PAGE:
There are also two elaborate set pieces that include neither Jacob nor any other characters from the rest of the book. The first is a personified drone that lands in the sand of Yemen and takes a fancy to a youth named Mohammed, before being rescued by U.S. forces and put back to work. The second is narrated by a straight man form Muncie, Indiana, who is considering taking a job in NYC. He and his vivacious and beautiful wife attend a party thrown by his gay boss-to-be, who keeps a tamed Arab in a cage. Like this novel needed more going on than Jacob’s fraught history and supernatural attendants? I don’t think so.
Jacob considered himself a poet back in his prime, but has ceased trying to write poems. He believed/believes (as do I) that “mediocre poetry is worse than terrible, it’s a sin” (well, at least an abomination). Judging my the samples in the book, I think he’s that kind of sinner (though I don’t much like the quatrain included from Auden, either).
For all its excesses, not least the flood of literary references and pop culture of the 1990s ones, I thought The Angel of History surprisingly readable and less disjointed than it at first seems to be. The flashbacks of narrating his life to his silent dead-lover (Doc) are pretty much chronological, dovetailing with the recollections of Satan and the saints. And the dismay at the sanitized (heteronormative) gay millennials resonates with me. 1
There is a lot of pain explored in Almeddine’s novel, but also a lot of mordant humor pops up.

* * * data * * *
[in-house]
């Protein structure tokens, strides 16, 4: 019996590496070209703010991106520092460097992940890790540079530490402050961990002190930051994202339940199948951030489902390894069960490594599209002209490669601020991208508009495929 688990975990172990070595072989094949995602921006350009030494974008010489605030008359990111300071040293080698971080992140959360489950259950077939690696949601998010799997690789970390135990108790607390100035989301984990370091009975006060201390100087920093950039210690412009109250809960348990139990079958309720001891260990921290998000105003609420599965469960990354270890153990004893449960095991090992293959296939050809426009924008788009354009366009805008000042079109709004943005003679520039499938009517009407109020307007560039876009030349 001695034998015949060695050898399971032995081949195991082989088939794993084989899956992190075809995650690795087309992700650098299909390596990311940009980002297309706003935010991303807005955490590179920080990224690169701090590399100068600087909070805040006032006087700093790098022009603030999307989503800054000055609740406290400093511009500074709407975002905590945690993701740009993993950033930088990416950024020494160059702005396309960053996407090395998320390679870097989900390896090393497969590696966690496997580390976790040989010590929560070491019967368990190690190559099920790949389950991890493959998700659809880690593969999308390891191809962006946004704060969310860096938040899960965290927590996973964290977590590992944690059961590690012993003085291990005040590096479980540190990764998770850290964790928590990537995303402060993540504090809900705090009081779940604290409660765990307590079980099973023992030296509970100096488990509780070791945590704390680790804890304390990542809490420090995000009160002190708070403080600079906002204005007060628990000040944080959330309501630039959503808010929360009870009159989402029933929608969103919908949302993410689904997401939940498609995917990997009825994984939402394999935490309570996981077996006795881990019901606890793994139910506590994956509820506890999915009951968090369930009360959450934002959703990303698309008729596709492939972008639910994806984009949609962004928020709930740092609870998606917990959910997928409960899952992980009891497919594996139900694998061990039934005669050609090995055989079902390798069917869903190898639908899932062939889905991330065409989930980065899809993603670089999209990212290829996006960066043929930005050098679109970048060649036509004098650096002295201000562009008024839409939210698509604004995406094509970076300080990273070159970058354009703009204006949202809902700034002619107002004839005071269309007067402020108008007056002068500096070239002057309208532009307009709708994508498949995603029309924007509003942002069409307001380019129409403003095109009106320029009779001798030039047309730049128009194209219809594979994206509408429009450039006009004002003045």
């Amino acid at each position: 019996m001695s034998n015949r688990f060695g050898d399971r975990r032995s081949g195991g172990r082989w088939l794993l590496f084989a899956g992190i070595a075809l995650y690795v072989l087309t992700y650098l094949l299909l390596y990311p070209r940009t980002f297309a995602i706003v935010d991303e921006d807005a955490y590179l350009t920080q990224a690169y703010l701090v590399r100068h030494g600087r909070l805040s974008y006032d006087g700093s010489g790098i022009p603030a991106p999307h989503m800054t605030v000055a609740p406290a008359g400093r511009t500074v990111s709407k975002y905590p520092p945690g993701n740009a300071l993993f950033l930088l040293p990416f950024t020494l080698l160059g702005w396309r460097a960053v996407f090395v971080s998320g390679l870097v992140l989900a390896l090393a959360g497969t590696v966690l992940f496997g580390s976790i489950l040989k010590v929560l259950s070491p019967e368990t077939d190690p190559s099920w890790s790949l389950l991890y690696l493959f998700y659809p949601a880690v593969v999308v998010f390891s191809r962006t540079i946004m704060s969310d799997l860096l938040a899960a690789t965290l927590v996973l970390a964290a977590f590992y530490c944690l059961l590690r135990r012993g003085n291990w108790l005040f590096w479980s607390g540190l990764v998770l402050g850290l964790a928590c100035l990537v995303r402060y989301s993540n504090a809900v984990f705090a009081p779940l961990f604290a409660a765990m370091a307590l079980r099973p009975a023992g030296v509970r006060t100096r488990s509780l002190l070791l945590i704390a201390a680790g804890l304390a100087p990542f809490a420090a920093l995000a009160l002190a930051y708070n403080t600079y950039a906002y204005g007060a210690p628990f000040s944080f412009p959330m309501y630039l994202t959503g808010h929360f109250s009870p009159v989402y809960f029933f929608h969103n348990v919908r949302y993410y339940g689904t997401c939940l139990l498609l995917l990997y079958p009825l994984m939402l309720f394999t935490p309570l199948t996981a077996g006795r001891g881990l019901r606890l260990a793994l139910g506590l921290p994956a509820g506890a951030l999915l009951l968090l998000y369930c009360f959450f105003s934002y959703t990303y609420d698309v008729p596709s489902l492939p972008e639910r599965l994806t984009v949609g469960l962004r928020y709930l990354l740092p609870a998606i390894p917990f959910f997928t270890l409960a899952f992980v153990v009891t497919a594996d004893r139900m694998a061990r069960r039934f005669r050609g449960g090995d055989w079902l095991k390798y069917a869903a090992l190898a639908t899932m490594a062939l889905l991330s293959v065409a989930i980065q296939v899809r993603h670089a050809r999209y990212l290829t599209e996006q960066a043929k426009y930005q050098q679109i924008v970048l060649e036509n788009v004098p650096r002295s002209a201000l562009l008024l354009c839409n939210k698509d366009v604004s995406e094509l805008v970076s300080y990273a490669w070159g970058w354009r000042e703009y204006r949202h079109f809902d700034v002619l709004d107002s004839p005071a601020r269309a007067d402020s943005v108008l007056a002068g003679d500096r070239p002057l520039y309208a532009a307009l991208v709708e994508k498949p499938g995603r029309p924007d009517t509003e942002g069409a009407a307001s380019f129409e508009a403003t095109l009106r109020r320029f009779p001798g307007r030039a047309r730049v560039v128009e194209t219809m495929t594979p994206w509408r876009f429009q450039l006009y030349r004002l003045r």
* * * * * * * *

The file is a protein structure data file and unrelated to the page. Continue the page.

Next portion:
I think the title story of Alameddine’s second book, The Perv, is more daring and that that volume also includes some of his best work (“A Flight to Paris,” “My Grandmother,” “The Grandmaster,” “Remembering Nasser”), while the many-voiced Koolaids is an even more biting take on the AIDS holocaust.
At a launch of the paperback edition at the San Francisco Public Library (6 December 2017) I commented that so much was stuffed into the book that, if I did not know better, I’d have thought it was his first and that the author was unsure whether he would have another chance. In a way I was right: He said that he always believes that whatever book he is writing will be his last one, while doubting he will finish even it.
I discussed both books in 21st-Century Representations of Muslim Homosexualities.
* * The paperback has a pair of wings. I told Alameddine that I thought the hardcover cover was flames, and he said it was. BTW, he has three cats, none named Behemoth, and said the book was entirely fiction. For instance, he has never had a lover die of AIDS, though many friends have.
©2016, 2017, Stephen O. Murray
- It is St. Pantaleon who dejectedly exclaims, “Once they were proud to explore every crevice of life in the margins, now their ambition is just to get along”; Jacob himself reflects, “We were hothouse flowers, we bloomed and perished, wild, exuberantly colorful, attention-grabbing, out of season, out of place, out of context.” ↩